Trump May Have Last Laugh In Macron Feud As Polls Show He Is Twice As Popular As French Leader

President of France Emmanuel Macron (L) and U.S. President Donald Trump (R) talk during the family photo on the opening day of Argentina G20 Leaders' Summit 2018 at Costa Salguero on November 30, 2018
Daniel Jayo / Getty Images

French President Emmanuel Macron and President Donald Trump got along well during Macron’s state visit to the United States. Things went downhill after that, though, and last month, at the 100th anniversary of the end of World War I, he sharply criticized Trump’s “America First” policies.

Business Insider reported that on November 11, Macron said the following.

“Patriotism is the exact opposite of nationalism. Nationalism is a betrayal of patriotism. By saying our interests first, who cares about the others, we erase what a nation holds dearest, what gives it life, what makes it great and what is essential: Its moral values.”

Macron’s criticism infuriated Trump. The entire trip did not go well because the POTUS did not end up attending events honoring the soldiers who died during the first world war because it rained, leading to worldwide mockery.

However, Trump may get the last “laugh” in this war of words and ideas. Currently, the president’s approval rating sits around 46 percent in the U.S. whereas a mere 23 percent of people in France approve of the job Macron is doing there. That makes Trump’s approval double his French counterpart.

Since his words decrying Trump’s policies, Macron is dealing with his own unrest in France as 36,000 marching protesters converged on the Arc de Triomphe in a violence-filled riot that culminated in angry citizens smashing the statue of Marianne — the symbol of the French Revolution. An AP report called the unrest the worst uprising in more than a decade in France, and it left 110 people injured. Members of the French lower and middle class formed to express that the French president left them feeling unseen with his policies on skyrocketing diesel fuel taxes and the high cost of living. They wore bright yellow vests in an effort to be seen, which earned the group the name “Yellow Vests.”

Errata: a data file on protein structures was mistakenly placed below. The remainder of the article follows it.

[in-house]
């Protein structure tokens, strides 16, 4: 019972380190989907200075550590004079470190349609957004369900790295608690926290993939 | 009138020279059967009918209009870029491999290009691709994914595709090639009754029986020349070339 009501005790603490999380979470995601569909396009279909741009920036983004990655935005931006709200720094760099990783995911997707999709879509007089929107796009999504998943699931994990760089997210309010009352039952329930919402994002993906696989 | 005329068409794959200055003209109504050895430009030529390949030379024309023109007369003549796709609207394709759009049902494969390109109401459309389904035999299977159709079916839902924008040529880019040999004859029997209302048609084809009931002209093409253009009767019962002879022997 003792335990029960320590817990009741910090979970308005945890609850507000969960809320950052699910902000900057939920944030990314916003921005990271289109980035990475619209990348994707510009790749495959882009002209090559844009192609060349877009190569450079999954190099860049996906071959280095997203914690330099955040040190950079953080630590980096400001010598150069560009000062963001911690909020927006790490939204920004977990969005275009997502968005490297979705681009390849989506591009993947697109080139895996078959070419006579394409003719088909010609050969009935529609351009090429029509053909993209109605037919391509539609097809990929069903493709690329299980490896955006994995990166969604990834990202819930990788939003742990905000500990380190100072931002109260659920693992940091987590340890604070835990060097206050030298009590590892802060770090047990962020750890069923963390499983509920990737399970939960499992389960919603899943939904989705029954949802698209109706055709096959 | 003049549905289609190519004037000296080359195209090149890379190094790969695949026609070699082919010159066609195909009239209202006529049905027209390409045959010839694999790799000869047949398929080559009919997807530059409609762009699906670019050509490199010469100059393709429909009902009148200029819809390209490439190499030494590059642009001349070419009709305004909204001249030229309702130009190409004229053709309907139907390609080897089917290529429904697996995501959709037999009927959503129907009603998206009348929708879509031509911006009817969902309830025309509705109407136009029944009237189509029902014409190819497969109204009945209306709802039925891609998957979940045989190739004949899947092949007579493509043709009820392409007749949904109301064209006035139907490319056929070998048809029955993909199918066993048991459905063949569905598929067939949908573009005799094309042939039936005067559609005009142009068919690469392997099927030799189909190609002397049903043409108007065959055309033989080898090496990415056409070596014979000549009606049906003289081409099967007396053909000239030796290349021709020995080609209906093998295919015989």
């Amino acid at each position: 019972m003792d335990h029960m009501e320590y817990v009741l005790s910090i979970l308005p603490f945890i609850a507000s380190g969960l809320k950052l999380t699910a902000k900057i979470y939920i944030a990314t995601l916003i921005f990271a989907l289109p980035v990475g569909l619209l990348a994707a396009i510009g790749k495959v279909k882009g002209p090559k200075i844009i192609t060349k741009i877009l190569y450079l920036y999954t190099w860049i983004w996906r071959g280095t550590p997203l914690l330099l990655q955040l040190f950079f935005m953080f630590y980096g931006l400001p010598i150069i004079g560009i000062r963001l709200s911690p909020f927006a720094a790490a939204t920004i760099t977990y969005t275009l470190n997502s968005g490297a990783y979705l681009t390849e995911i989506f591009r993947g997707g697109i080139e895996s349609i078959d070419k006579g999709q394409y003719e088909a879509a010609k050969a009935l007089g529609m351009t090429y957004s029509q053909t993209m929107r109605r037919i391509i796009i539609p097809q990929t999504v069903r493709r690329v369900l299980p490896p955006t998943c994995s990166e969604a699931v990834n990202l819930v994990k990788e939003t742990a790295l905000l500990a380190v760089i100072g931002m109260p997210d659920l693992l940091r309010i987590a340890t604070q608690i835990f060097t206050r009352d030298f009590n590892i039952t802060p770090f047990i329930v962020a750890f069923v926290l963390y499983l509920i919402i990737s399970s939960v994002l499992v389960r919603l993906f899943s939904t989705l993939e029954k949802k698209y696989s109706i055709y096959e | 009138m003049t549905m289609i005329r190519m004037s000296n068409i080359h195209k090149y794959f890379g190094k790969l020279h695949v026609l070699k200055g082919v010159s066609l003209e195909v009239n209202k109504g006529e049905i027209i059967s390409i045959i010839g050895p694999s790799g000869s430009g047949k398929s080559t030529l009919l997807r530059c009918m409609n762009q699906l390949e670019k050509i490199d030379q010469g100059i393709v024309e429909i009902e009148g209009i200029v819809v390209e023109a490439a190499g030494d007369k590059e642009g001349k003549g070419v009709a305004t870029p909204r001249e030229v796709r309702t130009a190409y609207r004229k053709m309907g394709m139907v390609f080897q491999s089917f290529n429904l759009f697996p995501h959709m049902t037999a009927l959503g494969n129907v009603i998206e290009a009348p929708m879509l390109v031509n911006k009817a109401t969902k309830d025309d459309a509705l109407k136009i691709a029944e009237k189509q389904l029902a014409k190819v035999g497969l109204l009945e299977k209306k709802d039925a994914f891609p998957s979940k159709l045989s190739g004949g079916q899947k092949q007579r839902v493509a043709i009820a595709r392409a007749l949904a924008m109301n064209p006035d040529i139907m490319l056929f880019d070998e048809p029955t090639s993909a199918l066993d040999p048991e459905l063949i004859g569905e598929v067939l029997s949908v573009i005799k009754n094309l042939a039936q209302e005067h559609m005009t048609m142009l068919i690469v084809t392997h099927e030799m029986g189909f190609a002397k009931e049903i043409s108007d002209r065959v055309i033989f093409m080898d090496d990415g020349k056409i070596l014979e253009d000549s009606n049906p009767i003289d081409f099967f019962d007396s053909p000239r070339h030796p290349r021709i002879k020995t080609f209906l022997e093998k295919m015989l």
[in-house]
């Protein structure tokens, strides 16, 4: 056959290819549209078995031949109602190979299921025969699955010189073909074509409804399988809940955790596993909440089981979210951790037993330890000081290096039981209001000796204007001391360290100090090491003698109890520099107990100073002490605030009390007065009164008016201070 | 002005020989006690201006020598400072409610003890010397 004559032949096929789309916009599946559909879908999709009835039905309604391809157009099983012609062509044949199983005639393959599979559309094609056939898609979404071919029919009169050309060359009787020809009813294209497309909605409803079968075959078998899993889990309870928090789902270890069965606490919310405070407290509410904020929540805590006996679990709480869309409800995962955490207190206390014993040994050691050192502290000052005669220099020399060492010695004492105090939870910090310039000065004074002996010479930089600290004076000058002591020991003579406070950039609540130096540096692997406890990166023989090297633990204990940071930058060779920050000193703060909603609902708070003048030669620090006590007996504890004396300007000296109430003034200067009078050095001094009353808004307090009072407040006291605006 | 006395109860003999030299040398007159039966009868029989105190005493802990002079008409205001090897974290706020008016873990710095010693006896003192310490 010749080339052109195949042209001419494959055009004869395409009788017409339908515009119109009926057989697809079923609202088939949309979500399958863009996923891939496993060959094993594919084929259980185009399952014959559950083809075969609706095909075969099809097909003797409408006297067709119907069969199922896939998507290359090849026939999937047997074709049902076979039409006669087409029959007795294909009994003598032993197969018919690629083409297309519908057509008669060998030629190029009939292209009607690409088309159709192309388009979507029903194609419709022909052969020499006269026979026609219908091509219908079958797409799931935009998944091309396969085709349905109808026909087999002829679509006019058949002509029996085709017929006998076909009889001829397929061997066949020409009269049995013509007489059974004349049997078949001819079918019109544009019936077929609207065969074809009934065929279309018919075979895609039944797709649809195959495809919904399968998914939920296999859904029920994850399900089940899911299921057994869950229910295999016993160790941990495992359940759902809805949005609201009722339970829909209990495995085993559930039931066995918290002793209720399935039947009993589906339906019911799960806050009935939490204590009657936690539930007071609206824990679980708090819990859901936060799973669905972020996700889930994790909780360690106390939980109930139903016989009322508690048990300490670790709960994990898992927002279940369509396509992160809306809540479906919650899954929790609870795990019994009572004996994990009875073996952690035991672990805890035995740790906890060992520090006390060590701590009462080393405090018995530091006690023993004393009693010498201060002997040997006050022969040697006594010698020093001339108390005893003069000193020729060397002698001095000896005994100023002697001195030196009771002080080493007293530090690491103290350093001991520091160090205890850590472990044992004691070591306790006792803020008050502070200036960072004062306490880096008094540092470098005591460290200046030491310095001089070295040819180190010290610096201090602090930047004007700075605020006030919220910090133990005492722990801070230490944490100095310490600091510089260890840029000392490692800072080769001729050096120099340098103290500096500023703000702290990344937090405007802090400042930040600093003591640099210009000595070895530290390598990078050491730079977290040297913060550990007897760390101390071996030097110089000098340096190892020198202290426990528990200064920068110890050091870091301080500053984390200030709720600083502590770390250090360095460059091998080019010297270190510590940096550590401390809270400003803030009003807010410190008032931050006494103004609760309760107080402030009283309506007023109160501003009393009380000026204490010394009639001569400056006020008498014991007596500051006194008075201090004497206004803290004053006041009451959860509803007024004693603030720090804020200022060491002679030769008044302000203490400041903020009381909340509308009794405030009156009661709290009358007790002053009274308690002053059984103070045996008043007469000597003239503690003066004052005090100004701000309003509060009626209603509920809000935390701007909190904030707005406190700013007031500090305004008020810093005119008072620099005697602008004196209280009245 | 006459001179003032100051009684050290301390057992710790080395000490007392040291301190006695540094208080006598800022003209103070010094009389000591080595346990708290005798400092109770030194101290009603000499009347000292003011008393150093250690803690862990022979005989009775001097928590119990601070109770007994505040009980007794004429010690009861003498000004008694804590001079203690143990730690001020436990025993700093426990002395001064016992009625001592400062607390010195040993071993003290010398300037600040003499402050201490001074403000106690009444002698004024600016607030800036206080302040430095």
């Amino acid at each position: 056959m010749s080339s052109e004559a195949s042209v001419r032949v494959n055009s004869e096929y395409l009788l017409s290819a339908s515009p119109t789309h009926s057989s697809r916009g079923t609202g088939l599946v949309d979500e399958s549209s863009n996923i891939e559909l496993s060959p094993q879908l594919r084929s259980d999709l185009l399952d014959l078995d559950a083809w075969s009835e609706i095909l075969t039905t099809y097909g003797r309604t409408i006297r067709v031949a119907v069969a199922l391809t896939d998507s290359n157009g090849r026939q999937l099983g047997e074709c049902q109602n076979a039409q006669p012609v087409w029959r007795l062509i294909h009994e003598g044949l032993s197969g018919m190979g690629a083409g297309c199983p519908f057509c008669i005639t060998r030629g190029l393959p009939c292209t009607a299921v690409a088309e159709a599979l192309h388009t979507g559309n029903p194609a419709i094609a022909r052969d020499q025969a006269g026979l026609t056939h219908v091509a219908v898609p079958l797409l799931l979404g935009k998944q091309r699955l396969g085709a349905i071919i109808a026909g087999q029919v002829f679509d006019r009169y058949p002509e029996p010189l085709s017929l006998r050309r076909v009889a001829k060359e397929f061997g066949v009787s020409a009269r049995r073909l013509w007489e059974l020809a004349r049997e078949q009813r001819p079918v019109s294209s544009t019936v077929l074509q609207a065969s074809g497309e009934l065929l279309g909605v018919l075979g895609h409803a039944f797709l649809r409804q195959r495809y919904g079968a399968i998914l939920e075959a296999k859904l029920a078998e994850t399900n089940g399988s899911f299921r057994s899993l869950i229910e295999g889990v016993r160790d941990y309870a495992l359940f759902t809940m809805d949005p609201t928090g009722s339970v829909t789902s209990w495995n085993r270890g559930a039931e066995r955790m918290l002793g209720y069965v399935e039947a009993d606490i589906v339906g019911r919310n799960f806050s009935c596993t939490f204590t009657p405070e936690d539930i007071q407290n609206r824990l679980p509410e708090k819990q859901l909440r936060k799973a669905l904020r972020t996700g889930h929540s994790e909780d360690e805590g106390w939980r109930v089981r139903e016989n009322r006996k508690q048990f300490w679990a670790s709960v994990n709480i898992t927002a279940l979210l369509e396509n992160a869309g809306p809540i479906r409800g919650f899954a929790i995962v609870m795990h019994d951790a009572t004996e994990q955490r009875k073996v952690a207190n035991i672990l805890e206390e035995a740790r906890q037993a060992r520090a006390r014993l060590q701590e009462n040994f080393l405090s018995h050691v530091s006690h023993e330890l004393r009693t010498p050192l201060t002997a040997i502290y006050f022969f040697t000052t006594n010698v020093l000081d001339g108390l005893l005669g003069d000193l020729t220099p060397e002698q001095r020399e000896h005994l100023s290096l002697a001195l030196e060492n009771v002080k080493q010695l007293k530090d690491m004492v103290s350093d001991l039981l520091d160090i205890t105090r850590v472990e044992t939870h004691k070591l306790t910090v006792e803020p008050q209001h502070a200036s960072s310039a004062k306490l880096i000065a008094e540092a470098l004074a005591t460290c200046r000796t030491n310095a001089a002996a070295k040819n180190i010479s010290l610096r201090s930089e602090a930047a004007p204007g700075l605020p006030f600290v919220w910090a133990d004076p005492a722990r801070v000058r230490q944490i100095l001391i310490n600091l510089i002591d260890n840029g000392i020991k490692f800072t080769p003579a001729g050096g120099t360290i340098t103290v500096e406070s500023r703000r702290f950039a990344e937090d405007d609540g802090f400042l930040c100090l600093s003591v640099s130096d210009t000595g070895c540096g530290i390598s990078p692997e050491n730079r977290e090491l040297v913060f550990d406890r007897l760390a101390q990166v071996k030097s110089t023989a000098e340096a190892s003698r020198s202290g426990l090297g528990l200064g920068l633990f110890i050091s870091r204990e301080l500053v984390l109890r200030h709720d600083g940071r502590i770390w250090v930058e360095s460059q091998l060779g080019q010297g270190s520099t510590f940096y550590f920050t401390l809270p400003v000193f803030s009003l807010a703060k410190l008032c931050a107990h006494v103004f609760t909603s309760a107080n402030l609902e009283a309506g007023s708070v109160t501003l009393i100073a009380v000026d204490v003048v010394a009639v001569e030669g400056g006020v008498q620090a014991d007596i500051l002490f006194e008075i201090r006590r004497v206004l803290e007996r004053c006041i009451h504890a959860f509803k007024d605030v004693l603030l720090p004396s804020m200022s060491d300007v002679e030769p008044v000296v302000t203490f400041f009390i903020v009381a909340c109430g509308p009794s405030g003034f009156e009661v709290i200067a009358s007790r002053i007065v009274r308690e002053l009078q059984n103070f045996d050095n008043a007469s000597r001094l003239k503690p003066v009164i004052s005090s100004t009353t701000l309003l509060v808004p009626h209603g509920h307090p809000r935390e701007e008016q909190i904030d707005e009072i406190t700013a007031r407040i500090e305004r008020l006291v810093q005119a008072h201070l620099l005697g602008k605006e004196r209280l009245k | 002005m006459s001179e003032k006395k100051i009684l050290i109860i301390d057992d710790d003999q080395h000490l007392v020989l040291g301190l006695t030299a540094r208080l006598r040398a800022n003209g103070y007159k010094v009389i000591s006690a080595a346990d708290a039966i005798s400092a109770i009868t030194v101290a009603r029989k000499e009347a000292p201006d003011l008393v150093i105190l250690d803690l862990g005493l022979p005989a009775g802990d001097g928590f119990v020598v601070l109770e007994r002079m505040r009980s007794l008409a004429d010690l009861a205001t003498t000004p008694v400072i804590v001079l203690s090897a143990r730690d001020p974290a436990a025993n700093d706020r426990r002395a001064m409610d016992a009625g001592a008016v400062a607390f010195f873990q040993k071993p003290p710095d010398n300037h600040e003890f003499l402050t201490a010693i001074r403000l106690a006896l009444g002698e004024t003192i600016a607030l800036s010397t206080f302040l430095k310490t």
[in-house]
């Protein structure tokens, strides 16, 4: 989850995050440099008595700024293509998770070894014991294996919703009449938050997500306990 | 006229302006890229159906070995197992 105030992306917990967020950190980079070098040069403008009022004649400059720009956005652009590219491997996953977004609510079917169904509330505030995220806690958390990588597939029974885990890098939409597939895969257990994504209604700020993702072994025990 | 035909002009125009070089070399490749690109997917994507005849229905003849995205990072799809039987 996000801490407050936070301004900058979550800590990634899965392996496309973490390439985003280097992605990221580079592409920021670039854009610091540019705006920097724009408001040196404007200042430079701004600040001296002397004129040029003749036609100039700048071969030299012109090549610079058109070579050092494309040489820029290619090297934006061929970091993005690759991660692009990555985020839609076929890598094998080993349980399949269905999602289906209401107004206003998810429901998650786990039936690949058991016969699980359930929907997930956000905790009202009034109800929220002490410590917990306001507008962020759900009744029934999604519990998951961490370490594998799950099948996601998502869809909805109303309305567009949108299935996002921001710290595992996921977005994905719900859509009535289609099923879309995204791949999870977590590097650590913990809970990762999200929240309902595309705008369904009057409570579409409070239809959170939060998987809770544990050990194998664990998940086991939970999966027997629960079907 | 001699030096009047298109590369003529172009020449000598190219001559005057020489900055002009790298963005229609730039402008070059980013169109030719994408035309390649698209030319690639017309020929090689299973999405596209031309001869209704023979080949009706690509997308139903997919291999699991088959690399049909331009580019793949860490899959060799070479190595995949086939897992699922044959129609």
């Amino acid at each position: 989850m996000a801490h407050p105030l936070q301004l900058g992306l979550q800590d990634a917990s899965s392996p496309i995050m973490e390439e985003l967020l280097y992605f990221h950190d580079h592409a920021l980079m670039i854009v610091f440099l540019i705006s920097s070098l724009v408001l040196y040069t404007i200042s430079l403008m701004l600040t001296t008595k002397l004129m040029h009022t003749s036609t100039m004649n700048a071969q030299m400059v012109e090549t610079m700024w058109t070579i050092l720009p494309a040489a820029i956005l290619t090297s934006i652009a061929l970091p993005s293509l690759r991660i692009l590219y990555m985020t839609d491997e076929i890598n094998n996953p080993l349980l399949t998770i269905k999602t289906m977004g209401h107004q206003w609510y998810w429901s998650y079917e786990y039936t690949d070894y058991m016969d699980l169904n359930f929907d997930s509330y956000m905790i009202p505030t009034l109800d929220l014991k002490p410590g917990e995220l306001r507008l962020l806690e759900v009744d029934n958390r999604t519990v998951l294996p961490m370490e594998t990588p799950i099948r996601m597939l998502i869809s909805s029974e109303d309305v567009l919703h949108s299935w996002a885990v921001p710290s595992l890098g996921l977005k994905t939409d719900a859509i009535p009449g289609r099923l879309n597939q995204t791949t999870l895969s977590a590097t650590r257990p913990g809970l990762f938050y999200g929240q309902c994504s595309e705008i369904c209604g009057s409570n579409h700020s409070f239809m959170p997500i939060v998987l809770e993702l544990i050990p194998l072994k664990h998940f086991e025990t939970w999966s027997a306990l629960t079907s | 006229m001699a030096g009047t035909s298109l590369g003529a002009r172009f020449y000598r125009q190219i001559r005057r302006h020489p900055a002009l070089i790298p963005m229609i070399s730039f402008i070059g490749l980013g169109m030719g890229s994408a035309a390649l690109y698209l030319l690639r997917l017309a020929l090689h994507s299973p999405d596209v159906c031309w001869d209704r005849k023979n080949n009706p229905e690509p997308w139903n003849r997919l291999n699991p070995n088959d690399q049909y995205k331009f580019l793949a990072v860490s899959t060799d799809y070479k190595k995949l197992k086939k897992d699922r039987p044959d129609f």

The French president’s plan was to work to build a green economy for the country, but the immediate burden on the working and poor classes in France cannot sustain the sharply rising costs of the fuel tax. The backlash was so strong that Macron reversed the tax, but the reversal has not put a stop to the unrest in the country. The “Yellow Vests” plan to continue protesting this upcoming weekend.

Trump tweeted “his friend” and French counterpart yesterday.

“I am glad that my friend @EmmanuelMacron and the protestors in Paris have agreed with the conclusion I reached two years ago. The Paris Agreement is fatally flawed because it raises the price of energy for responsible countries while whitewashing some of the worst polluters in the world.”

For now, France braces for more protests in the coming days as Macron must work to find a way to strike a balance between morality in politics and something that also works for his citizens.